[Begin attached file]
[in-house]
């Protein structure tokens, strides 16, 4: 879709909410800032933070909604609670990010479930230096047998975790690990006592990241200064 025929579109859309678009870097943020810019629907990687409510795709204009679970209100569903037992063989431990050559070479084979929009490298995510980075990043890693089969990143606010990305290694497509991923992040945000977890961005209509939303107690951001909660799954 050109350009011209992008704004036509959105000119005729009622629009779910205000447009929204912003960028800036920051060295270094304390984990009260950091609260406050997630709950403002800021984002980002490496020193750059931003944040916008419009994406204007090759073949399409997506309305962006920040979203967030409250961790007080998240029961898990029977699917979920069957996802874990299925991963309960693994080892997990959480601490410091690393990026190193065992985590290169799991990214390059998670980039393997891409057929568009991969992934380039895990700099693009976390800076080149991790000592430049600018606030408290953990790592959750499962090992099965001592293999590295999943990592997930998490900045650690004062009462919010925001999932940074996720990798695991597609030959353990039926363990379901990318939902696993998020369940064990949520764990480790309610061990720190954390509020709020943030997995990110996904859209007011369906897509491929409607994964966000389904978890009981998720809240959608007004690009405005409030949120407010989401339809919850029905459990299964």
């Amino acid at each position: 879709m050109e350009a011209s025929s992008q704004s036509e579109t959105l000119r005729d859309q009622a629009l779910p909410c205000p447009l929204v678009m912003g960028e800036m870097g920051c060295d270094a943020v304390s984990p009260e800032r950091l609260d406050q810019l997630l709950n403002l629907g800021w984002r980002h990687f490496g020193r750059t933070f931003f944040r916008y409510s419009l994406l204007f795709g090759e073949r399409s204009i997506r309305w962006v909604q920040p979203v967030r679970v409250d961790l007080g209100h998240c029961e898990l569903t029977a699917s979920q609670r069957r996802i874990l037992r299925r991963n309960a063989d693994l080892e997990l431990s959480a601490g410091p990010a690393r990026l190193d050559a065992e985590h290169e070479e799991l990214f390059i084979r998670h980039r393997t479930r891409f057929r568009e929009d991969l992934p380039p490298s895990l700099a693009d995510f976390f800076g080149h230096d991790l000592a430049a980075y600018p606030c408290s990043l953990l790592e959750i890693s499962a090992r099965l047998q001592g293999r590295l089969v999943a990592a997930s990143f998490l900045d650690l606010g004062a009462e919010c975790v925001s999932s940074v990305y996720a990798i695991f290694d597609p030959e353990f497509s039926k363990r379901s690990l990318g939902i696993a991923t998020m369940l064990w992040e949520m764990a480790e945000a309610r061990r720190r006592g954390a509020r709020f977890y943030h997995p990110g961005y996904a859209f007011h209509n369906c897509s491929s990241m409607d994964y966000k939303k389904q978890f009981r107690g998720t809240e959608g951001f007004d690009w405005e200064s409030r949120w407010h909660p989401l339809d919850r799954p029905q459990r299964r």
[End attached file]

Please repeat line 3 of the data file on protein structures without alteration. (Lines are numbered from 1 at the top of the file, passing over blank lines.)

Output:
């Amino acid at each position: 879709m050109e350009a011209s025929s992008q704004s036509e579109t959105l000119r005729d859309q009622a629009l779910p909410c205000p447009l929204v678009m912003g960028e800036m870097g920051c060295d270094a943020v304390s984990p009260e800032r950091l609260d406050q810019l997630l709950n403002l629907g800021w984002r980002h990687f490496g020193r750059t933070f931003f944040r916008y409510s419009l994406l204007f795709g090759e073949r399409s204009i997506r309305w962006v909604q920040p979203v967030r679970v409250d961790l007080g209100h998240c029961e898990l569903t029977a699917s979920q609670r069957r996802i874990l037992r299925r991963n309960a063989d693994l080892e997990l431990s959480a601490g410091p990010a690393r990026l190193d050559a065992e985590h290169e070479e799991l990214f390059i084979r998670h980039r393997t479930r891409f057929r568009e929009d991969l992934p380039p490298s895990l700099a693009d995510f976390f800076g080149h230096d991790l000592a430049a980075y600018p606030c408290s990043l953990l790592e959750i890693s499962a090992r099965l047998q001592g293999r590295l089969v999943a990592a997930s990143f998490l900045d650690l606010g004062a009462e919010c975790v925001s999932s940074v990305y996720a990798i695991f290694d597609p030959e353990f497509s039926k363990r379901s690990l990318g939902i696993a991923t998020m369940l064990w992040e949520m764990a480790e945000a309610r061990r720190r006592g954390a509020r709020f977890y943030h997995p990110g961005y996904a859209f007011h209509n369906c897509s491929s990241m409607d994964y966000k939303k389904q978890f009981r107690g998720t809240e959608g951001f007004d690009w405005e200064s409030r949120w407010h909660p989401l339809d919850r799954p029905q459990r299964r």